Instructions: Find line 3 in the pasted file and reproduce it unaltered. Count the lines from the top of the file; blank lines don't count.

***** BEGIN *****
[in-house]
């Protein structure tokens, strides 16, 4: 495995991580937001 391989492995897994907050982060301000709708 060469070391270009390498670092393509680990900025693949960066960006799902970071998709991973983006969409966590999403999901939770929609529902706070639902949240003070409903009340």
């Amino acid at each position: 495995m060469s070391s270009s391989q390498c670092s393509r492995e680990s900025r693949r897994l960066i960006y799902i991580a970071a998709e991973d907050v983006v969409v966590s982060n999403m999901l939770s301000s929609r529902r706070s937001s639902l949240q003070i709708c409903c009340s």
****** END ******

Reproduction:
């Amino acid at each position: 495995m060469s070391s270009s391989q390498c670092s393509r492995e680990s900025r693949r897994l960066i960006y799902i991580a970071a998709e991973d907050v983006v969409v966590s982060n999403m999901l939770s301000s929609r529902r706070s937001s639902l949240q003070i709708c409903c009340s």